With Humanz — the fifth Gorillaz full-length and first in six years — my surmised mission statement seems a little more certain. The release is positioned as a party record for a world that is falling apart. Albarn looked at all the social mayhem brewing — such as the Brexit disaster in his home country and the even more appalling encore delivered by the good old U.S. of A.) and somehow decided if it had a good beat you could dance to it. The tracks on Humanz are rarely so explicit and literal that they play as protest songs for the disco. And yet there’s a misty dread that hovers over tracks like “Strobelite” and “Andromeda,” as if the computer beat was built out of the sounds of previously valued norms tumbling to the pavement.

Since it’s a party, Albarn was sure to assemble a hell of a guest list. Nearly every song boasts a familiar collaborator, though a surprising number become mere grains in the sonic woodwork. Grace Jones brings a welcome icy fierceness to “Charger,” and the divergent approaches of Mavis Staples and Pusha T stands as the main reason “Let Me Out” sparks like few others on the record. Elsewhere, it can get a shade too goofy, as is the case with “Sex Murder Party.” With its ambling beat and breathy chorus of unexpectedly-connected words, it sounds a little like Tracy Jordan’s “Werewolf Bar Mitzvah” from a darker, twistier timeline, even if I do like the way Jamie Principle’s vocal contribution carries the effortless, yearning drama that David Bowie perfected.

Some of the album strains even more painfully. Committing to the party album aesthetic necessarily means a certain amount of facile repetitiveness, but album closer “We Got the Power” veers dangerously close the kind of politicized anthem Black Eyed Peas might generate to prove just how woke they are. (That makes it a tremendous waste of guest vocalist Jehnny Beth, of the Savages.) Besides, the politics of Humanz are better when they’re a little more coy. By now, it should be clear that Gorillaz are most convincing when they let the beat stand as both the opening and closing argument.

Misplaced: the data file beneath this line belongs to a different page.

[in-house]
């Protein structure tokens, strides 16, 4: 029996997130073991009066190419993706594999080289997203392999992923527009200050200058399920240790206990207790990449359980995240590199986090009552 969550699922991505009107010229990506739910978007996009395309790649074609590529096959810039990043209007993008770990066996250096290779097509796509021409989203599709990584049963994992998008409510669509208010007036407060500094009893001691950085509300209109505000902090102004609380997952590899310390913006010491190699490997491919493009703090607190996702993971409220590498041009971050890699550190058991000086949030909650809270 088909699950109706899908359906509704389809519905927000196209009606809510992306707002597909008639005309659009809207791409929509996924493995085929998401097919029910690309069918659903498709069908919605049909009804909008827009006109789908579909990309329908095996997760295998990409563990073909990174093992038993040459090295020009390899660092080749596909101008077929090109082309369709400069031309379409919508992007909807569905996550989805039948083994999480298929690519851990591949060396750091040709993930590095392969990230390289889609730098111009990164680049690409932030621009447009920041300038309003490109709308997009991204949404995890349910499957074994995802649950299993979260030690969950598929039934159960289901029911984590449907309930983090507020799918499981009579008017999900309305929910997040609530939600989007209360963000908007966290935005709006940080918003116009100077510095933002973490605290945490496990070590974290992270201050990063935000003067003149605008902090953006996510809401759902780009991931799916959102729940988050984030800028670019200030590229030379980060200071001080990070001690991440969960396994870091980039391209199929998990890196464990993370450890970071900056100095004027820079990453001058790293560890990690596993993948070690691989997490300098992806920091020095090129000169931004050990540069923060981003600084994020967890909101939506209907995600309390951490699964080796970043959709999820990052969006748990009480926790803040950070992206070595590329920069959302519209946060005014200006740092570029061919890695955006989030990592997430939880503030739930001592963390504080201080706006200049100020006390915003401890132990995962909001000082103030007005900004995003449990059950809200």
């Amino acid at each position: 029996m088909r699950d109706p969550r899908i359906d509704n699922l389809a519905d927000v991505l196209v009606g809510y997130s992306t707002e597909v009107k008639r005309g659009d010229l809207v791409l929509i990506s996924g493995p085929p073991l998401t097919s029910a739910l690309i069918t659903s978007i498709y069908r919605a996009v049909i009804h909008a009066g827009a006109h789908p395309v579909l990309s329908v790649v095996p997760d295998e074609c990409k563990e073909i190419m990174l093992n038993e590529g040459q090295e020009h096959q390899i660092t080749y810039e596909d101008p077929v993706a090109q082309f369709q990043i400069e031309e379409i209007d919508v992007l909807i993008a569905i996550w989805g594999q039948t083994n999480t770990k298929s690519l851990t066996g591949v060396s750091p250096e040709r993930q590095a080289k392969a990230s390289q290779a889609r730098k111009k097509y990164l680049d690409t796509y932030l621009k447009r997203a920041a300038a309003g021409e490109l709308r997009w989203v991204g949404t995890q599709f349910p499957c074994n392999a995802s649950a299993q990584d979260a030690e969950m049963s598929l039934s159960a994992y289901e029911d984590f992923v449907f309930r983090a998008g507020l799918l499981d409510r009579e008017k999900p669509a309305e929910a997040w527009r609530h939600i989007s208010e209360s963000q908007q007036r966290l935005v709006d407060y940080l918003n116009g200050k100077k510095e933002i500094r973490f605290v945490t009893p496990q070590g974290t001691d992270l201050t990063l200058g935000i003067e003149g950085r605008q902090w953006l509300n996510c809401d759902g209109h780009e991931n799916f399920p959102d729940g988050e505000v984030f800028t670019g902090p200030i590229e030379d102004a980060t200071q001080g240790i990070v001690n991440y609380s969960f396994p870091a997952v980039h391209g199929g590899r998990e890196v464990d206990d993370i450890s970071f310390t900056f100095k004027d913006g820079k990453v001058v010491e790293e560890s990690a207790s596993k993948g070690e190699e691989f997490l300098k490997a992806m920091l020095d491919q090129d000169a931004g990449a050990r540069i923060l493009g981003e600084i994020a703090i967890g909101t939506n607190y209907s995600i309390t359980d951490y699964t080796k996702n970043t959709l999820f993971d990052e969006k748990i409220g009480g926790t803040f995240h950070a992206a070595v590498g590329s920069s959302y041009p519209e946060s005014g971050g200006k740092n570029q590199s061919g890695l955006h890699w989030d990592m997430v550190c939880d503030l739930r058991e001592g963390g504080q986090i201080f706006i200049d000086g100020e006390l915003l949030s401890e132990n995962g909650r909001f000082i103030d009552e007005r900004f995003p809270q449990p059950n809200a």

The New Releases Shelf: Robyn Hitchcock

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(Source)

When Robyn Hitchcock released his prior album, 2014’s The Man Upstairs, he offered explanations about the track listing’s assemblage of cover songs and previously incomplete originals salvaged from the archive. He told Billboard that the aging process stirred a specific instinct, making creators “want to put themselves in a historical context, like a picture looking for a frame.” It seemed an intentional announcement of a revised approach to his musicianship, an allowance that glances backward might be the new norm for a singular artist whose deeply embedded eccentricity had previously offered endless surprise. It wasn’t all bad news — the album had its charms — but I couldn’t help but speculate there might not be another Hitchcock album that quivered with the urgency of his best work.

Three years later, my theorizing is proven dead wrong by Robyn Hitchcock, which Yep Roc Records insists is the twenty-first studio album by the man whose name provides the title. Produced in collaboration with Brendan Benson, the new album is as vibrant and forceful as anything Hitchcock has delivered since his extended heyday in the nineteen-eighties and -nineties. Even the stately heft of Spooked — released in 2004 and developed in collaboration with Gillian Welch and David Rawlings — doesn’t have the same punch. From the opening track and lead single, “I Want to Tell You About What I Want,” Hitchcock sounds veritably revived. The guitars are a little fuller, the backbeat a little more driving, the spirit of emotionally-piercing absurdity locked firmly into place.